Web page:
Is there a right to rehabilitation?
Project type: Documentary Feature
Director: Ben Kolak
Producer: Yana Kunichoff
Editor: Kathryn Skrundz
Stateville Calling has been screened multiple times across Illinois in diverse community settings, creating impactful conversations both in person and online. The film will also screen on PBS Illinois in 2020 as part of Season Two of the Reel Midwest program - see will.illinois.edu/reelmidwest for details. For more information on Stateville Calling and additional screenings, go to statevillecalling.com
Film Independent’s Fiscal Sponsorship program opens the door to nonprofit funding for independent filmmakers and media artists.
Elderly prisoners cost taxpayers billions and are the least likely to reoffend – which is why senior citizen activist Bill Ryan, who already helped to end the death penalty in Illinois, wants to set them free.
Bill Ryan can remember the first time he drove up to Pontiac Correctional Center. It was 1993 and his first time visiting a prison. He was going to meet a man scheduled to be executed in a few days. That visit set Ryan on a path to become a fervent prisoner rights activist.
Scrappers Film Group presents Stateville Calling, a documentary exploring one man’s fight to offer elderly prisoners facing life without parole a chance to walk free. At the center of the film is Bill Ryan, an 82-year-old prisoner’s rights activist from rural Kentucky who has spent the last several decades befriending and advocating on behalf of a group of men and women incarcerated for life.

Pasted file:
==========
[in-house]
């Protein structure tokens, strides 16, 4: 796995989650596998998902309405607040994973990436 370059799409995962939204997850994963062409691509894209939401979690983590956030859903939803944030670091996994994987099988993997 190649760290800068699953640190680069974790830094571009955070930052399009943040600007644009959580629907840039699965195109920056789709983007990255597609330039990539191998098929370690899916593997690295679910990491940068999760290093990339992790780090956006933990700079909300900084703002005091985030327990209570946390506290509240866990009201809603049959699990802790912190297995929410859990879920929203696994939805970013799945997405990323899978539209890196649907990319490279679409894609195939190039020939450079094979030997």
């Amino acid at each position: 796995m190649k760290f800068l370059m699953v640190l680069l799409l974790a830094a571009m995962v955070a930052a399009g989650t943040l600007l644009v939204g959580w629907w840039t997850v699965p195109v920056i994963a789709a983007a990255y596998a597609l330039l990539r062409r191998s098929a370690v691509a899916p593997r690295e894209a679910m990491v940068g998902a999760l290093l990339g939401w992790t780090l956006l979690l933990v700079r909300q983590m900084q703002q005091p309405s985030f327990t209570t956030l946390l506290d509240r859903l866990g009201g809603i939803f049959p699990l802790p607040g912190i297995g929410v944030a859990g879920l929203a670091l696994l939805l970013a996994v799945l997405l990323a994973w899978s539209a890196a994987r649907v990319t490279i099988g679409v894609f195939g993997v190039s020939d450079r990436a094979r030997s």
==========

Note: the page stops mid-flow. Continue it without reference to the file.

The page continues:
The elderly population in jails across the country has been growing at a higher rate than any other group of prisoners, and it’s placed a financial and practical stress on a prison system already struggling to provide adequate care to the incarcerated. At the same time, this group of prisoners is the least likely to reoffend if released.
Stateville Calling takes the viewer from the Illinois state capitol to the tobacco fields of Kentucky and inside Logan Correctional Center, the all-women’s prison in downstate Illinois, to profile activism efforts working to allow long-term prisoners the possibility of clemency or parole.
Meet the Filmmakers
Ben Kolak — Director
For over 10 years, Ben Kolak has worked on innovative projects in a variety of roles: cinematographer, editor, producer, and director. Ben’s many roles stem from a pure enjoyment of the filmmaking craft. He works in small teams on projects designed to encourage social good. Ben’s documentary directorial debut, Scrappers (2010), went on to win awards at numerous festivals and make critic Roger Ebert’s list of the top 10 documentaries for 2010. He co-directed the web series Central Standard: On Education, made in partnership with WTTW 11 and PBS Digital Studios (2014), and more recently directed Rights Lab, made in partnership with Truthout.org (2016).
Yana Kunichoff — Producer
Yana Kunichoff is an award-winning investigative journalist and producer based in Chicago. Her work has ranged from coverage of the Arab Spring protests in Bahrain to chronicling of the human casualties of rapidly disappearing affordable housing in Chicago. She won a Sidney Hillman award for her February 2016 investigation for the Chicago Reader into the way Chicago’s police union impacts the narrative around police shootings. Kunichoff’s work has appeared in The Guardian, Fusion.net, Al Jazeera, Pacific Standard and Chicago Magazine, among many others. She received her bachelor’s degree from Durham University in the UK, and her master’s degree in journalism from Northwestern University’s Medill School of Journalism.
Kathryn Skrundz — Editor
Kathryn Skrundz graduated from Columbia College Chicago with a degree in Post Production and a minor in Motion Graphics in 2016. She has been involved in filmmaking since she was 10 years old with her father who was an editor/producer/director for over 20 years. She has worked on projects ranging from narrative and documentary to commercial; long form and short form.
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